By Arab News
Saudi Arabia will not cut oil production and give up its market share in order to prop up prices, said the chairman of Saudi Aramco at the World Economic Forum in Davos.
“We are not going to accept to withdraw our production to make space for others,” Khalid Al-Falih said at a panel hosted by CNN’s emerging markets editor John Defterios.
Saudi Arabia is the world’s second biggest oil producer and the top crude exporter. “This is the position that we’ve earned…we are not going to leave that position to others,” Al-Falih said.
He said Saudi Arabia has in the past played the role of a “reserve bank” in the oil market, smoothing short-terms shocks. The country has acted during the financial crisis and during civil unrest and wars in oil producing regions that have disrupted supplies. But it will not step in to fix the hugely oversupplied market.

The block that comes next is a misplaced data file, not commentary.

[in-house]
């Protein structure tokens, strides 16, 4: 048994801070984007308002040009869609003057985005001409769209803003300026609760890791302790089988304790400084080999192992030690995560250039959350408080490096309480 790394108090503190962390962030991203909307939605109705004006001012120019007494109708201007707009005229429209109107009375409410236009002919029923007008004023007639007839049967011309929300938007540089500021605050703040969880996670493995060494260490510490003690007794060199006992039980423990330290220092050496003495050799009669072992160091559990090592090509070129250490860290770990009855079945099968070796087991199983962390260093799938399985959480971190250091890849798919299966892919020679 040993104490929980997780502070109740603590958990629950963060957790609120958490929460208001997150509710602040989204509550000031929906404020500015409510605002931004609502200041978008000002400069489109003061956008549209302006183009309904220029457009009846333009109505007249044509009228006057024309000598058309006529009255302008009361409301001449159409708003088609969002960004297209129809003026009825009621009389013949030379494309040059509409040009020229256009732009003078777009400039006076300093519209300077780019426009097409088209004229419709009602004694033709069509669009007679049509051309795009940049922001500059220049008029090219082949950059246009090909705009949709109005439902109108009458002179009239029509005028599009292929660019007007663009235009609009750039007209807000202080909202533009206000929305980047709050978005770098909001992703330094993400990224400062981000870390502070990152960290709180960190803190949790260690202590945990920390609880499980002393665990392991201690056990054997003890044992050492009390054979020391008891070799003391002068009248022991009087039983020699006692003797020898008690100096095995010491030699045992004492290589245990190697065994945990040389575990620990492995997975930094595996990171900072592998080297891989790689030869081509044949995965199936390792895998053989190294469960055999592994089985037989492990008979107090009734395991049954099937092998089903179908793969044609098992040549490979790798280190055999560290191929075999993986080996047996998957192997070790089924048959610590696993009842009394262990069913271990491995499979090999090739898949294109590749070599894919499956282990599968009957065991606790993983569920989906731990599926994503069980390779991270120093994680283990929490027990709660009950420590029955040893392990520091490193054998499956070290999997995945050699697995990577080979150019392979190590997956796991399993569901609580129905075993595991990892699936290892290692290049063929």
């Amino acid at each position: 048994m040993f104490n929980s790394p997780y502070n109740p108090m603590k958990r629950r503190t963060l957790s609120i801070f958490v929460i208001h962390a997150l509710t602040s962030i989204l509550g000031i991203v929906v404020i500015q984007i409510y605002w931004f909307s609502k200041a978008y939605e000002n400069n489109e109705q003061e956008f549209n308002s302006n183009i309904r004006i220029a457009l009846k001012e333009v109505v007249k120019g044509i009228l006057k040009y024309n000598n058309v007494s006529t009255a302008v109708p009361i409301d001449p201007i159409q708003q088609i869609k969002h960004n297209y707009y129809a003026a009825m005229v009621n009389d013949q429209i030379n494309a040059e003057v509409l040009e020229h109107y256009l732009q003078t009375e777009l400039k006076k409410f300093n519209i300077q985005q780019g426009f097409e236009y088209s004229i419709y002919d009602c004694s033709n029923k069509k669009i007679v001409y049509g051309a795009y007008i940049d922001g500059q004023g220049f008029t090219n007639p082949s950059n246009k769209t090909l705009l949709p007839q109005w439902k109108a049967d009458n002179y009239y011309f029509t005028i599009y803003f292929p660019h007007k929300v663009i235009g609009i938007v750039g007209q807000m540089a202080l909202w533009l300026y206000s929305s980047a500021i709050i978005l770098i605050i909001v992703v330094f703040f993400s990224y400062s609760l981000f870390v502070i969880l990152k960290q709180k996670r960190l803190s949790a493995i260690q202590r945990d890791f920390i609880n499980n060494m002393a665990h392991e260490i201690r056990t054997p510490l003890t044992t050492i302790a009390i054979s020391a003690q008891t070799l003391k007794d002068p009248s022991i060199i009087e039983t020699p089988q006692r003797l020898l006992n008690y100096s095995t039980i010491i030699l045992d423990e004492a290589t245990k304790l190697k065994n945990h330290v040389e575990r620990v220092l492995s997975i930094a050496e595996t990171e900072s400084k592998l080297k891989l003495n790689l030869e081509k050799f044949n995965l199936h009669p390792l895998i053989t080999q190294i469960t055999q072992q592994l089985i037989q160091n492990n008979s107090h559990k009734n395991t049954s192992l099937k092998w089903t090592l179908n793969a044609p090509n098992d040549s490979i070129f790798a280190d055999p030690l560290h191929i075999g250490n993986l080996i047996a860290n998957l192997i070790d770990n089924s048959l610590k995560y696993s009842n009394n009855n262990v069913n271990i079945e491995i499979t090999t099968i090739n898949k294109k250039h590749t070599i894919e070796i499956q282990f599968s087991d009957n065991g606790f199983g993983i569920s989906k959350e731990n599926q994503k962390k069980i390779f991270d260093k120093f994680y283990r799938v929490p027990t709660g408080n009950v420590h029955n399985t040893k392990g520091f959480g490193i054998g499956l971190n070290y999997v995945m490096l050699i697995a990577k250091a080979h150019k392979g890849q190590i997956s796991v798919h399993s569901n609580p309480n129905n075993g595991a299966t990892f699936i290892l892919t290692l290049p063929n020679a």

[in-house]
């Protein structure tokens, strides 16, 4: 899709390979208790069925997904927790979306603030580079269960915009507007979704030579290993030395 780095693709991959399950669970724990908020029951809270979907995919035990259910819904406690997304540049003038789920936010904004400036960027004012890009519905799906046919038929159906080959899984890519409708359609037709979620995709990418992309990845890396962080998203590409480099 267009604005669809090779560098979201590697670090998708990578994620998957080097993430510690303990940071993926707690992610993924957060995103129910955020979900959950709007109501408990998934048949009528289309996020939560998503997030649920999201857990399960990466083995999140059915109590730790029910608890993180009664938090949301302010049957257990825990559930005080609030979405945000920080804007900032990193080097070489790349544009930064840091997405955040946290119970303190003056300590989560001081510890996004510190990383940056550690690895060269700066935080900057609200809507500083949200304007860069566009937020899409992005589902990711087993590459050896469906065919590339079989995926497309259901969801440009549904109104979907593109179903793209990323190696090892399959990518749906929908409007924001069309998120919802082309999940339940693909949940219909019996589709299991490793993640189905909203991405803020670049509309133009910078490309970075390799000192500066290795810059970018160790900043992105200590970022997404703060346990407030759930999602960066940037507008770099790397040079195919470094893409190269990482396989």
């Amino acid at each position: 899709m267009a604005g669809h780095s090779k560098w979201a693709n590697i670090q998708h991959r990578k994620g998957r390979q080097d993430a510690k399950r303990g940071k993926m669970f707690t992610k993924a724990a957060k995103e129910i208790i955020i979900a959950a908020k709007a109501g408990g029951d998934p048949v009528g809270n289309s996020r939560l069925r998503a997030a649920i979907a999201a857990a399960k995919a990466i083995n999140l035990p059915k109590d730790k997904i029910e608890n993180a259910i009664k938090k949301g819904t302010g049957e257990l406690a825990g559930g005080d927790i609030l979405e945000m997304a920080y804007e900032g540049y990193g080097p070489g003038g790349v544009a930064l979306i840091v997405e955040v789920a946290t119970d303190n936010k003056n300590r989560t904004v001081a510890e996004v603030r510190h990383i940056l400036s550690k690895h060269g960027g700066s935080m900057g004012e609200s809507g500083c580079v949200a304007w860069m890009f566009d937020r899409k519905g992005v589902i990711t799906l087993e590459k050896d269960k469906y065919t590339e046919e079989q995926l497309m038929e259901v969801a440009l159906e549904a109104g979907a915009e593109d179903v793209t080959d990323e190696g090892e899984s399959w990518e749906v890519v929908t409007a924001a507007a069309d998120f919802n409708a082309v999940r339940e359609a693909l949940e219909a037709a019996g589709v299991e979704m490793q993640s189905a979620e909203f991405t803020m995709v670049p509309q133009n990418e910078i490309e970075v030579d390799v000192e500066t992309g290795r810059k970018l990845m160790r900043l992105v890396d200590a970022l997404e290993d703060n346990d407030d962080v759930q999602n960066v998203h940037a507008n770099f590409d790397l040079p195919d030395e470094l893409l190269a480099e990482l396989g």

“Saudi Arabia has never advocated that it would take the sole role of balancing market against structural imbalance,” he said at the CNN panel.
“If there are short-term adjustments that need to be made and if other producers are willing to collaborate, Saudi Arabia will also be willing to collaborate,” he said.
Oil prices have crashed to $27 per barrel from well over $100 in just 18 months. “If the prices continue to be low, we will able to withstand it for a long long time … obviously we hope it will not happen,” he said.
He said the current prices are “unreasonable,” but are probably not likely to climb much any time soon. “Short term, it’s a very bleak picture,” he said.
Saudi production (now at about 10.3 mbd) would be nothing by now if the Kingdom had continuously cut production to allow room for others, he added.
Earlier this week, Foreign Minister Adel Al-Jubeir told CNN that supply and demand are governing Saudi’s oil strategy, not an attempt to hurt Iran. “People should go back to Adam Smith and basic economics. It’s about supply and demand …We let the market determine where the equilibrium should be. What we’re seeing now is the market price,” he said.
Saudi Arabia has the world’s largest spare crude oil production capacity. Saudi Aramco says it is the world’s lowest-cost producer.